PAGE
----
U.S. Supreme Court Will Hear Challenge to ACA Subsidies in Federal Exchanges

On Nov. 7, 2014, the U.S. Supreme Court agreed to review a lawsuit challenging the ability of the federal government to provide subsidies under the Affordable Care Act (ACA) to individuals in states that did not establish their own Exchange (that is, states with federally-facilitated exchanges, or FFEs). Several lawsuits have argued that the IRS rule authorizing subsidies in all states conflicts with the text of the ACA. They assert that, according to the law’s plain language, the ACA only authorized subsidies to be provided in states that have established their own Exchanges.

Oral arguments in the case have not yet been scheduled, but are expected to take place in February or March 2015. A ruling from the Supreme Court is not expected until the end of the current term, in late June or early July 2015. As a result, this issue will not be resolved before the start of the 2015 open enrollment period, which begins Nov. 15, 2014. The Obama Administration has indicated that federal subsidies will continue to be available to eligible individuals in all states, including those with FFEs. On Nov. 7, 2014, the White House posted a statement to confirm that nothing has changed at this time for individuals receiving advance payments of the premium tax credit and that tax credits remain available.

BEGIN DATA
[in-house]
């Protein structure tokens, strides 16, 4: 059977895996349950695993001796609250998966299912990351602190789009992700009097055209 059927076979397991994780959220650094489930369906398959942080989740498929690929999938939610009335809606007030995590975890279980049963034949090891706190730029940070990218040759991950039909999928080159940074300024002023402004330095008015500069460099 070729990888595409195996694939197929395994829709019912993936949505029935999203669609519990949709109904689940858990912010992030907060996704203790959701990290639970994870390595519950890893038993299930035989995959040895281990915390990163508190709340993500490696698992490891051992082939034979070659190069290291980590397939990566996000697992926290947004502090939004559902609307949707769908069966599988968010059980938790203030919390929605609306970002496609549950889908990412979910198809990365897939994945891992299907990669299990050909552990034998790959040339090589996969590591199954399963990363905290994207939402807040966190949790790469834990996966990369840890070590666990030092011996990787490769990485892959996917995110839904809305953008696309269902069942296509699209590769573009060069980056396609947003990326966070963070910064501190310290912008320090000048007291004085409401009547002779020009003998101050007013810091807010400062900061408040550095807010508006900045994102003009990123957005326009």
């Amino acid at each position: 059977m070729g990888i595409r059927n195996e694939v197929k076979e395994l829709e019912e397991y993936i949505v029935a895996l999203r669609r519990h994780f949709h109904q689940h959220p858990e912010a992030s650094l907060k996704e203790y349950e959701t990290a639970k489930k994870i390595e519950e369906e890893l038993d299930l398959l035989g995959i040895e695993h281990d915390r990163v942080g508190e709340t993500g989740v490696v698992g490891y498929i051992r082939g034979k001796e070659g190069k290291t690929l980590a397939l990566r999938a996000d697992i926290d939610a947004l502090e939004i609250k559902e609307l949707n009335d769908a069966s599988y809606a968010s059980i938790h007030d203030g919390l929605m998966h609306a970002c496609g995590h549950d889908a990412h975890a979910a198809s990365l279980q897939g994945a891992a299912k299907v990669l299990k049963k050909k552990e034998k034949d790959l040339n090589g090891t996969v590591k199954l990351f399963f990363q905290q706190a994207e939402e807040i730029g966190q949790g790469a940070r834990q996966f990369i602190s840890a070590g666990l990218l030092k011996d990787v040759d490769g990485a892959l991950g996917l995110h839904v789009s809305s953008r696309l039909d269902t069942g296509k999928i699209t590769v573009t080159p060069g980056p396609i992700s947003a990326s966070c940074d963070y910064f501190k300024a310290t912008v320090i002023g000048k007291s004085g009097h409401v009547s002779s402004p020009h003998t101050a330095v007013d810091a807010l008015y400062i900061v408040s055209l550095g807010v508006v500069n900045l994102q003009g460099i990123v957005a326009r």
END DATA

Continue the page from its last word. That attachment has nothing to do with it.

Lawsuits Challenging Subsidies in FFEs

Several lawsuits have been filed in response to an IRS rule authorizing subsidies in all states, including those with FFEs. These cases challenge the ability of the federal government to provide subsidies to individuals in states with FFEs.

A number of lawsuits are still pending in federal courts. However, on July 22, 2014, two federal appeals courts issued inconsistent rulings on the availability of subsidies in states with FFEs.  These cases, Halbig v. Burwell and King v. Burwell, were filed by individuals and employers in states that have FFEs.

They argued that the IRS rule authorizing subsidies in all states conflicts with the text of the ACA. They assert that, according to the law’s plain language, the ACA only authorized subsidies to be provided in states that have established their own Exchanges.

Initially, these rulings resulted in a split between the federal appeals courts. However, on Sept. 4, 2014, the District of Columbia (D.C.) Circuit Court agreed to reconsider its ruling in Halbig v. Burwell, eliminating the inconsistency between federal courts.

 

DISCLOSURE

The information provided herein is intended solely for the use of our clients. You may not display, reproduce, copy, modify, license, sell or disseminate in any manner any information included herein, without the express permission of the Publisher or Publishers of articles within.

The information provided is for informational purposes only and does not constitute legal advice. The information above contains only a summary of the applicable legal provisions and does not purport to cover every aspect of any particular law, regulation or requirement. Depending on the specific facts of any situation, there may be additional or different requirements. This is to be used only as a guide and not as a definitive description of your compliance obligations.